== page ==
Note that in this scenario, there is a chance for the signal not to die out as it propagates further downstream and reaches the non-trivial fixed point X_{(1)}*. (iii) Transition point: K = K_{crit} defines the boundary between the first two modes of the cascade. By changing the maximum expression level, V, or degradation/dilution rate, γ, we can tune the transition point. For instance, by increasing V and/or decreasing γ, we can shift the threshold value up such that the transition from Bistable to Decaying mode becomes less likely. Thus, we can synthetically tune an activating cascade to ensure that all genes get activated. Such points of qualitative change in the behavior of signal-response profile has also been found in other types of biological networks.^{42–46} On the other hand, as eqn (3) suggests, a repressing cascade has only one stable fixed point. Therefore, given that the duration of the constant input signal is long enough to effectively initiate the repressing chain of regulations,^{28,47} regardless of the magnitude of the input signal, the steady-state expression level of the output always approaches a non-zero value. This implies that repressing cascades are more robust to fluctuations in the input signal and, thus, can be found more frequently in linear transcriptional cascades.^{48,49}

This preliminary finding forms the basis for our analysis in the following sections regarding the role of topology in regulatory cascades. We now introduce one interlocked (in)coherent feedforward loop into the cascade by adding one extra interaction, i.e. an activating or a repressing regulation, to the linear cascade (see the curved arrows in Fig. 1a). We consider the behavior of the cascade near its transition point (K = K_{crit}). By changing the position of the feedforward loop along the cascade, we measure the steady-state response of each element and the half-life time for the activation of the last element X_{N} (i.e. output) as a function of the arrow position. We find that the kinetics and the steady-state response of the output for both cases with an extra activating and repressing interaction of length two, i.e. connecting a pair of elements through a feedforward loop, significantly depends on their positions in the cascades (see Fig. 1).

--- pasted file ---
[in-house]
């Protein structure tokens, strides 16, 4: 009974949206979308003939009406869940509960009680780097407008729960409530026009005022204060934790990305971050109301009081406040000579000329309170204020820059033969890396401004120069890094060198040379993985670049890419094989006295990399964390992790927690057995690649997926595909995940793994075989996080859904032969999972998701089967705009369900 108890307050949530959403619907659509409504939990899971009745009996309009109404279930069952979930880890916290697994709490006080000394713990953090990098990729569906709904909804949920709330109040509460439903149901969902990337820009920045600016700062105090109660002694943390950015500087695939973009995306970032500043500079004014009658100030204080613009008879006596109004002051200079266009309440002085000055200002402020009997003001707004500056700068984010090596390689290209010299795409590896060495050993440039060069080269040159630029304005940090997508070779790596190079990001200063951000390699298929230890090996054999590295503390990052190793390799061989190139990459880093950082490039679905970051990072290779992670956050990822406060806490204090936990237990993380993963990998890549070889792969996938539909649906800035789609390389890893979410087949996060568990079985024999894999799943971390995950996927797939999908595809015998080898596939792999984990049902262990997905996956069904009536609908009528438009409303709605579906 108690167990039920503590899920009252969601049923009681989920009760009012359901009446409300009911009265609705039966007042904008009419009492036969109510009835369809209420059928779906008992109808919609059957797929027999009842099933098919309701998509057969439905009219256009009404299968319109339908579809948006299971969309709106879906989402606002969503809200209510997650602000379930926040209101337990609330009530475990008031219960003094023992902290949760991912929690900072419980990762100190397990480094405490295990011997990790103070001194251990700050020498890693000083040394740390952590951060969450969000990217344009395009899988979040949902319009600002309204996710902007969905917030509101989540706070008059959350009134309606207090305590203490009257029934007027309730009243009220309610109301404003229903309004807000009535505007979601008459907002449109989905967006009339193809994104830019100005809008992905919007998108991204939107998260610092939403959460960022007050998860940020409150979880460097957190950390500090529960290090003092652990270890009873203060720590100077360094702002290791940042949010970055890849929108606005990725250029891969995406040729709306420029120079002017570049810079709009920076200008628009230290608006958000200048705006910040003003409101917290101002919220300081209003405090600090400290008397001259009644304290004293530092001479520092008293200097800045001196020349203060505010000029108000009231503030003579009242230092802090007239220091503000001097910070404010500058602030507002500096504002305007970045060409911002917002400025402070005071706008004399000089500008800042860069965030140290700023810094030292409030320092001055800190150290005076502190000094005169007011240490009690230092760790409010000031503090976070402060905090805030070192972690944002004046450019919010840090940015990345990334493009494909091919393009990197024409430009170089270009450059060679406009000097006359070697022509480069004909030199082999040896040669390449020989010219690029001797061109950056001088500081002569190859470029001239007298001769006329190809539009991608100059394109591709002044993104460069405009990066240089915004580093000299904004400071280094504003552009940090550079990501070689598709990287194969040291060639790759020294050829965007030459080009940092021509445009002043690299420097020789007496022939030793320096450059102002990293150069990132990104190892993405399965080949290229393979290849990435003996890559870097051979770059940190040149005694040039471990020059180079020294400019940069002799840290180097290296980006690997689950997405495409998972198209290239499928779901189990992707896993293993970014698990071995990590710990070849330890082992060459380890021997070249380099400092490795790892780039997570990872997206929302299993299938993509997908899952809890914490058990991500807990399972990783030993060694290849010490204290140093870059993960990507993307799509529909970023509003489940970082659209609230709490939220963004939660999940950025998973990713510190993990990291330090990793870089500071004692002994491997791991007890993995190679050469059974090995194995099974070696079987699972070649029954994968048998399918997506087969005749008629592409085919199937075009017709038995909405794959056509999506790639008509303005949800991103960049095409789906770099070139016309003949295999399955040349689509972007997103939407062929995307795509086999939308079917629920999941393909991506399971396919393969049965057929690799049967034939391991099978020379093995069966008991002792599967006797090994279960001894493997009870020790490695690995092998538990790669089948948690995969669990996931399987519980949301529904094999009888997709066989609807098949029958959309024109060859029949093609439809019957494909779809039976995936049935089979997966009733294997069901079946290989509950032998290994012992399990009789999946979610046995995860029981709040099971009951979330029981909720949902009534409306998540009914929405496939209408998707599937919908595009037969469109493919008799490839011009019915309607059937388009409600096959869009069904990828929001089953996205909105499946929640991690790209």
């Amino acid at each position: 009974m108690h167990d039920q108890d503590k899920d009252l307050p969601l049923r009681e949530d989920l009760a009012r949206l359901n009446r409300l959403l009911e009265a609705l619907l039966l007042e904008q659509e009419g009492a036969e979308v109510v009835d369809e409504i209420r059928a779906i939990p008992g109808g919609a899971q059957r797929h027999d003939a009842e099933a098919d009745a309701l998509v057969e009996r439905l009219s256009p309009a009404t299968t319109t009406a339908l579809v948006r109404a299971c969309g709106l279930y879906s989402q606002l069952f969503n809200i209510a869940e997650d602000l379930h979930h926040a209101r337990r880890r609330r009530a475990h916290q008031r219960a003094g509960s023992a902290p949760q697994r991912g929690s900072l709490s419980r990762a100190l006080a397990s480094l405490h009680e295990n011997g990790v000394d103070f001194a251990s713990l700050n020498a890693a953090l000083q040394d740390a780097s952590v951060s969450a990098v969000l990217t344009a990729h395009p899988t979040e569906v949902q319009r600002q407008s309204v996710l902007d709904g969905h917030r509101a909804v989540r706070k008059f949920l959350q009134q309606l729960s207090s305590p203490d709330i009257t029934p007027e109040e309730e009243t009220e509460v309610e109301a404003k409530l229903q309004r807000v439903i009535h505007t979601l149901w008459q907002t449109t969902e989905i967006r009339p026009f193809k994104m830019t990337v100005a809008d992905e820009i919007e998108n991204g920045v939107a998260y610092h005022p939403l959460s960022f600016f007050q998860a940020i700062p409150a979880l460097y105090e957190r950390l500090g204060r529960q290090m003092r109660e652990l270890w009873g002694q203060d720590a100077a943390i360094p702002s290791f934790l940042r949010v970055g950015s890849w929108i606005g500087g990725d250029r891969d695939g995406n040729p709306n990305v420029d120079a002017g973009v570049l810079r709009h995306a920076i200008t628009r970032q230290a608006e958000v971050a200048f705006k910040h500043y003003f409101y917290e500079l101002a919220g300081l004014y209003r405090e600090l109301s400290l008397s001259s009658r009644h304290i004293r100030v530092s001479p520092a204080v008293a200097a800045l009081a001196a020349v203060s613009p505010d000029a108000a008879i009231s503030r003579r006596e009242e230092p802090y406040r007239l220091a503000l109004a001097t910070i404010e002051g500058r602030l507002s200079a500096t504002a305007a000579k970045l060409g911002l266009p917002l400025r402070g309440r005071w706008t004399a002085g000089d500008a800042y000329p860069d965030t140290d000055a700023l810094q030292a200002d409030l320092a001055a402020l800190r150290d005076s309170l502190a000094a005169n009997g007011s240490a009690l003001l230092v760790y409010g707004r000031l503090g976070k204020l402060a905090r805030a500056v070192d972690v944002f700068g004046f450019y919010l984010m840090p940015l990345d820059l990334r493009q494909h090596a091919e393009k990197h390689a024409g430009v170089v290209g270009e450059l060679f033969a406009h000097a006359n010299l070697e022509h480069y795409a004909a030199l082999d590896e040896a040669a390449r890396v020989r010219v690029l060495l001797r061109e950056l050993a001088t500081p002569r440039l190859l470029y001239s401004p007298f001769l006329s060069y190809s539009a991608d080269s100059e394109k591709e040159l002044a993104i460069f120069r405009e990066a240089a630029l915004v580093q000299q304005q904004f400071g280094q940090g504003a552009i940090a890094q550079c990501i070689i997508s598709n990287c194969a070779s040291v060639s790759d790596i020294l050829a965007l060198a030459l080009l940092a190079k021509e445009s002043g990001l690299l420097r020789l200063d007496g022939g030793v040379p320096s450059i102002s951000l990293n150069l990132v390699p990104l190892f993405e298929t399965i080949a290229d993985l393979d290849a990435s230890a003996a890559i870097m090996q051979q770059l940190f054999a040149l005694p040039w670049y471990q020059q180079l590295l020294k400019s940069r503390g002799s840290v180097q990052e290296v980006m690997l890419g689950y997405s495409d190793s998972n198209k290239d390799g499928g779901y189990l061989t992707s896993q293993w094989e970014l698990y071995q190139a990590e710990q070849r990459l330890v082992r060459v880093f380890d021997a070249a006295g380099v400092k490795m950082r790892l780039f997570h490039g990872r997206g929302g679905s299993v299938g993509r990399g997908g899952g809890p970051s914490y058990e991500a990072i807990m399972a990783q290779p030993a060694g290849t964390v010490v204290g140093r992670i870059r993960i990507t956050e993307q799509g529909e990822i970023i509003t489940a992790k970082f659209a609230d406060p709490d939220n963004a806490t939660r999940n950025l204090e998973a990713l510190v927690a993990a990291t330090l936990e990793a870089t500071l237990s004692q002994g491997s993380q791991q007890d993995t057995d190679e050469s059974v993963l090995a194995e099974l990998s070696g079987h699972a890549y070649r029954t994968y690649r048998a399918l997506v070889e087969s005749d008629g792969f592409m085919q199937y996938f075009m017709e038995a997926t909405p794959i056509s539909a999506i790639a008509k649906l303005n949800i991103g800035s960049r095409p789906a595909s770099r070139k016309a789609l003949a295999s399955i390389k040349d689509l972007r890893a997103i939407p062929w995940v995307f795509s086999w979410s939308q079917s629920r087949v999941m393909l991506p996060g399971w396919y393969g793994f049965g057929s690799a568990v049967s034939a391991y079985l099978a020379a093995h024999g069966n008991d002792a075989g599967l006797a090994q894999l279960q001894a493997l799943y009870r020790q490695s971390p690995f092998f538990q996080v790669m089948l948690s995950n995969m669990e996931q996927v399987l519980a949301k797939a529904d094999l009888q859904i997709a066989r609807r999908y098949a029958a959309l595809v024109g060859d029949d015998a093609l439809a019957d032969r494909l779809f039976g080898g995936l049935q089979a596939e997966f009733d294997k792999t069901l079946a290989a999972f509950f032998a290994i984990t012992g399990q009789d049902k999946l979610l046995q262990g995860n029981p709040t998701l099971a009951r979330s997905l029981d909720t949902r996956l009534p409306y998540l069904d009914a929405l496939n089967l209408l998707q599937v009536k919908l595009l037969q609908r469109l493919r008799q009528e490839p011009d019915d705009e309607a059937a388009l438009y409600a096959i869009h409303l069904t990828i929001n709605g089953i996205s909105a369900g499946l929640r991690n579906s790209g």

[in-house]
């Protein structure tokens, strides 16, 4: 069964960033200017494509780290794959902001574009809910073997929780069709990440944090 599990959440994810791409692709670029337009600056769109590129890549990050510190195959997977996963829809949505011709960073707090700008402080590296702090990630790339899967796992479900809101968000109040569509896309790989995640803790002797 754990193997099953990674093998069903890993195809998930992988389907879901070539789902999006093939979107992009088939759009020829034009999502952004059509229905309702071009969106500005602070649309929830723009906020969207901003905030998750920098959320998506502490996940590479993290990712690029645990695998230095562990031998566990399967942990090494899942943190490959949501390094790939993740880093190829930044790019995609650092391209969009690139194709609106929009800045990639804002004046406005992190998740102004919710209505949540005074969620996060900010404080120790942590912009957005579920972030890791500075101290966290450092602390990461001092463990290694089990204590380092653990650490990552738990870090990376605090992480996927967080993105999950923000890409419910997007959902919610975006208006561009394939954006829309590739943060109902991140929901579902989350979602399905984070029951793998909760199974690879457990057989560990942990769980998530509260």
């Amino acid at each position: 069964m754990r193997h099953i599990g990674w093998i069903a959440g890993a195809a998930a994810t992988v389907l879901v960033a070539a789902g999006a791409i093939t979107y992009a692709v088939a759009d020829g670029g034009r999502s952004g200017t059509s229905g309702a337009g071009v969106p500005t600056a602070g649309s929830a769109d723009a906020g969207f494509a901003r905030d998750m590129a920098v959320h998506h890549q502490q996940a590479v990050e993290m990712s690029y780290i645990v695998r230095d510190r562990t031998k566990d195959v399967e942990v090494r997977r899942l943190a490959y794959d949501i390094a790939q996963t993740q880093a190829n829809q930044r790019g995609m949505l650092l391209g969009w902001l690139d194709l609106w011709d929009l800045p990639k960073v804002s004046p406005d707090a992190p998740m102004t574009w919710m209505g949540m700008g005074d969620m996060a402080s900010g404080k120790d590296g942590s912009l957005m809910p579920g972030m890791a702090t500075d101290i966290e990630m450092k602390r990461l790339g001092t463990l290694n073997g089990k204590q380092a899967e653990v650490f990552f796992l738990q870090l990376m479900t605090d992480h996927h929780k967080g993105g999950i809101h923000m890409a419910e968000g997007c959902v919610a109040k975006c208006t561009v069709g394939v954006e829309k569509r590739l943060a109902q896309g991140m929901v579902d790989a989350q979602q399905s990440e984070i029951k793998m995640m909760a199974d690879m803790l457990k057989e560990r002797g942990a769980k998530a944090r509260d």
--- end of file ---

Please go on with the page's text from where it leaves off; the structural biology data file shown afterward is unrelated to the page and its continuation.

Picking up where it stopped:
To explain the dependency of the steady-state level of the output on the curved arrow, we need to understand its effect on the steady-state value of intermediate nodes X_{j}*. The one-dimensional map to find the steady-state solution in this case is very similar to the one we found for a linear cascade, except for the fact that the regulating function for the doubly regulated node, m, where the (in)coherent feedforward loop acts, differs from others

(4) |

Note that all the interactions in the linear cascade are either activating, i.e. f(X_{j−1}*,K_{A}) = A(X_{j−1}*,K_{A}), or repressing i.e. f(X_{j−1}*,K_{A}) = R(X_{j−1}*,K_{R}), Hill functions and the extra regulation by the curved arrow, f_{c}, can create an interlocked coherent or incoherent feedforward loop depending on whether it is activating A(X_{j−1}*,K_{A}) or repressing R(X_{j−1}*,K_{R}) the production of X_{m}. These two regulations should be multiplied together (AND gate) to get the steady-state level of X_{m}*.